for providing this information.
Every tree in the world will fall into one of two wood type categories - hard wood or soft wood Hard wood
All native hard wood is slow growing producing growth rings close together, making the wood dense and heavy. These type of woods were mainly used for weapons, building structures and utensils that were required to last a long time. The following is a short list of native hard woods
- Akeake - the hardest of all natives and a nightmare for a bushman and his chain saw
- Maire - the second hardest wood and the favourite kai of the huhu.
- Manuka and kanuka (yes, they are different!?) - mainly used for palisading
- Rata, Rimu, Puriri, Matai and many more
Soft wood is the opposite of hard wood, fast growing, growth rings wide apart and light. This type of wood was mainly used for waka taua (war canoe) large, decorative carvings like poupou (wall carvings) as well as the carvings on the front of whare hui (meeting houses). The following is a short list of native soft woods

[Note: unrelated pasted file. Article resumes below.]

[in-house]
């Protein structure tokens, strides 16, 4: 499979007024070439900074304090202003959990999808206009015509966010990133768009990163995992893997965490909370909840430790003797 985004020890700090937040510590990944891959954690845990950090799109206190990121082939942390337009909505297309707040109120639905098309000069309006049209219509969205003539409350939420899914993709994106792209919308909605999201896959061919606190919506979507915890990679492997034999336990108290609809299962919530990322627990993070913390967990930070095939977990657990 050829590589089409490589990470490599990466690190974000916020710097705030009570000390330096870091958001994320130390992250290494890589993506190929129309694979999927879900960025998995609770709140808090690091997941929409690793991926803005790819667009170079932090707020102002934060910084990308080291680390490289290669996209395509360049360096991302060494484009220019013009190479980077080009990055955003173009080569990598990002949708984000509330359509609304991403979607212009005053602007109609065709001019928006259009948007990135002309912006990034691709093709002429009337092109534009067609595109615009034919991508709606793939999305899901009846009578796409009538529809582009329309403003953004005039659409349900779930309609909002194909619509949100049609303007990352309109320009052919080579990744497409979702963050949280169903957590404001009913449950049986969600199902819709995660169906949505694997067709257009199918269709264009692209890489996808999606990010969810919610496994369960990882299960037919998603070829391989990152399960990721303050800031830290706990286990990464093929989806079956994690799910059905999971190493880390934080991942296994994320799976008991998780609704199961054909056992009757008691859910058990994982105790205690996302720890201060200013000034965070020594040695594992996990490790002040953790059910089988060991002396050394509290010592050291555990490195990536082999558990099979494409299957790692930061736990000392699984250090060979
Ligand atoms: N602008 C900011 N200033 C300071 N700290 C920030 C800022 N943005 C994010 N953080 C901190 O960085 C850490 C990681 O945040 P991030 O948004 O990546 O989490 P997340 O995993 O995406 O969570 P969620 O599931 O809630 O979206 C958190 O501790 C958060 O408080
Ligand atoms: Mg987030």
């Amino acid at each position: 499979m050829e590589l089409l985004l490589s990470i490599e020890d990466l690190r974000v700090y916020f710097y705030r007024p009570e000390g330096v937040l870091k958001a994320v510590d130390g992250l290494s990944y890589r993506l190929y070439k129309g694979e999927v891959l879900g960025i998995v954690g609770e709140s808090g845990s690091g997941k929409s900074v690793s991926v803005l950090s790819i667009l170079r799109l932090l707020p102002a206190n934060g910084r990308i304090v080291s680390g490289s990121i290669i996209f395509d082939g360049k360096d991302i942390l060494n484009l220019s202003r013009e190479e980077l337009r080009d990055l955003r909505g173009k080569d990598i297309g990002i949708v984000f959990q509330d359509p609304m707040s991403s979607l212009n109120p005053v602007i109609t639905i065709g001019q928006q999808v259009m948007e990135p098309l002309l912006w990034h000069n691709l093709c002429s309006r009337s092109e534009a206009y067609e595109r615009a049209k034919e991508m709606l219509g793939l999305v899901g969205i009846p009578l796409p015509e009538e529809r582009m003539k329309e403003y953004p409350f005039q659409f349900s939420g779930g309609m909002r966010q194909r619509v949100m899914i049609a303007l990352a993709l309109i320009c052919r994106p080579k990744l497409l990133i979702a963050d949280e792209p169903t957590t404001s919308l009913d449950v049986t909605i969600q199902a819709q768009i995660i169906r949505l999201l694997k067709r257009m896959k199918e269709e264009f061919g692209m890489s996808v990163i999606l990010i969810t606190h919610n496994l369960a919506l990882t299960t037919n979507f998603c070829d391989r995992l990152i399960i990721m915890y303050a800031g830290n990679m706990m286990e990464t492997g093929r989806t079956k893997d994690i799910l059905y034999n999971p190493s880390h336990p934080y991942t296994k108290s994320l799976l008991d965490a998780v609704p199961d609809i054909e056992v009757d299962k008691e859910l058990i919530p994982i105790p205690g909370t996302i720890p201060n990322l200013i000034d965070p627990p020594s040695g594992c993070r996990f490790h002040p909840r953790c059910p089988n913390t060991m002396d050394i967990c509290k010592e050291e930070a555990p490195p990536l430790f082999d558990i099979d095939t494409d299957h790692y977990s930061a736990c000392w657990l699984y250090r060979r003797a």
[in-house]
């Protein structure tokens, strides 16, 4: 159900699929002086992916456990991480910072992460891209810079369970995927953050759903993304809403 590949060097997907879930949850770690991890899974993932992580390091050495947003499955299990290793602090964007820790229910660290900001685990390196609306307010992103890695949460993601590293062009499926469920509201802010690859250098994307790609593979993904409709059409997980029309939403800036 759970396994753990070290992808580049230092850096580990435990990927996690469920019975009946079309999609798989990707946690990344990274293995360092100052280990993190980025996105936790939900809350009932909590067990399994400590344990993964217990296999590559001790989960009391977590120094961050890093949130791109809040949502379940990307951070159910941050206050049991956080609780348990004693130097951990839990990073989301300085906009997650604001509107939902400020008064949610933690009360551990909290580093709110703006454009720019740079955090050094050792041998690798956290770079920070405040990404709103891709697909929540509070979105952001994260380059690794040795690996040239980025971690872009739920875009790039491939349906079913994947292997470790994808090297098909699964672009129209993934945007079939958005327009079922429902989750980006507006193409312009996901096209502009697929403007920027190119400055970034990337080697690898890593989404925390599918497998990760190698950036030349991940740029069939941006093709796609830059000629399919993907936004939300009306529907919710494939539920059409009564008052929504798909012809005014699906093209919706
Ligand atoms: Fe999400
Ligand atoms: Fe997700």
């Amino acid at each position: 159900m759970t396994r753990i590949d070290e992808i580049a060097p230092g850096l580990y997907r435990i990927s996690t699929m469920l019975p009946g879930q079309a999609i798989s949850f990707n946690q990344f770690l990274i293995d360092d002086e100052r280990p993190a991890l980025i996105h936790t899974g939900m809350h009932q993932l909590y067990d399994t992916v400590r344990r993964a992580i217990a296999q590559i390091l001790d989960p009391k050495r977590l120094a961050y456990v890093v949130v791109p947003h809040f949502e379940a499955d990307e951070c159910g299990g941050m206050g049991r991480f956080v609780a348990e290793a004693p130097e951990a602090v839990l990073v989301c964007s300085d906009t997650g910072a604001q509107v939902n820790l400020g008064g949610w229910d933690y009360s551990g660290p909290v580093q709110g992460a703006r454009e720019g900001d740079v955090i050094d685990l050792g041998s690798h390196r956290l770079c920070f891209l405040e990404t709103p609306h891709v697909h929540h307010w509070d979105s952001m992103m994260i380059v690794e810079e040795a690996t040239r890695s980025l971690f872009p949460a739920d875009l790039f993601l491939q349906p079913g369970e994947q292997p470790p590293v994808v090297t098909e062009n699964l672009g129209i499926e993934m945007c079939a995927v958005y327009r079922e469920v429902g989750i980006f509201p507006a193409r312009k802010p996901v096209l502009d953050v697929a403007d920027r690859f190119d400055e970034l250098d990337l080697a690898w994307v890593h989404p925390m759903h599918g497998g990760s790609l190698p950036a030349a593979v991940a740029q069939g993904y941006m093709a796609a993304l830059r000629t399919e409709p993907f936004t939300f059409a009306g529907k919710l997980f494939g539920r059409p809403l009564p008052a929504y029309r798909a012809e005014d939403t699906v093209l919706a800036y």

- Kauri - The hugest native tree of all the forests. (Grows over 200 ft) It is also the oldest, maturing at about 2000+ years. Swamp kauri is still found and carved today. From being buried amongst the minerals in the ground, when it is carved, it has a natural sheen of its own - provided by Papatuanuku. Kauri is also a soft white pine
- Totara - Is a soft red pine. Growing to 150ft with 800 years until full maturity. Totara burl is the rarest wood. It is produced by bad growth years and only the totara produces it
- Kahikatea - The tallest (250ft) and the most emergent tree. This is also the softest of all the native woods
- Tawa, Miro, Pokutukawa, karaka and many more